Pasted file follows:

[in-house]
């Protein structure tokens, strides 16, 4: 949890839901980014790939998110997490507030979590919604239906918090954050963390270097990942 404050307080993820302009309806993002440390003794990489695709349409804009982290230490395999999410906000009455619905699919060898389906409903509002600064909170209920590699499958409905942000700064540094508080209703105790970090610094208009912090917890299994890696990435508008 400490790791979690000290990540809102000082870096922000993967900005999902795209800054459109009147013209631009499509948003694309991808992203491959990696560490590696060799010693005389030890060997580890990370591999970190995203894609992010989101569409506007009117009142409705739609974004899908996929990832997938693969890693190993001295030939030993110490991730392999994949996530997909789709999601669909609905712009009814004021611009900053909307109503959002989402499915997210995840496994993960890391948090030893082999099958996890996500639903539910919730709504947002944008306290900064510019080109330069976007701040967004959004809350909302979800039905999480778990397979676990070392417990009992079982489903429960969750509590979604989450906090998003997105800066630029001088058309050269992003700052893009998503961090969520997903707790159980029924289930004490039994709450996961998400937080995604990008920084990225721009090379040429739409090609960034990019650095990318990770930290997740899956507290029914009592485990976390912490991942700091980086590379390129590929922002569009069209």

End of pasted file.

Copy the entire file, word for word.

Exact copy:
[in-house]
């Protein structure tokens, strides 16, 4: 949890839901980014790939998110997490507030979590919604239906918090954050963390270097990942 404050307080993820302009309806993002440390003794990489695709349409804009982290230490395999999410906000009455619905699919060898389906409903509002600064909170209920590699499958409905942000700064540094508080209703105790970090610094208009912090917890299994890696990435508008 400490790791979690000290990540809102000082870096922000993967900005999902795209800054459109009147013209631009499509948003694309991808992203491959990696560490590696060799010693005389030890060997580890990370591999970190995203894609992010989101569409506007009117009142409705739609974004899908996929990832997938693969890693190993001295030939030993110490991730392999994949996530997909789709999601669909609905712009009814004021611009900053909307109503959002989402499915997210995840496994993960890391948090030893082999099958996890996500639903539910919730709504947002944008306290900064510019080109330069976007701040967004959004809350909302979800039905999480778990397979676990070392417990009992079982489903429960969750509590979604989450906090998003997105800066630029001088058309050269992003700052893009998503961090969520997903707790159980029924289930004490039994709450996961998400937080995604990008920084990225721009090379040429739409090609960034990019650095990318990770930290997740899956507290029914009592485990976390912490991942700091980086590379390129590929922002569009069209």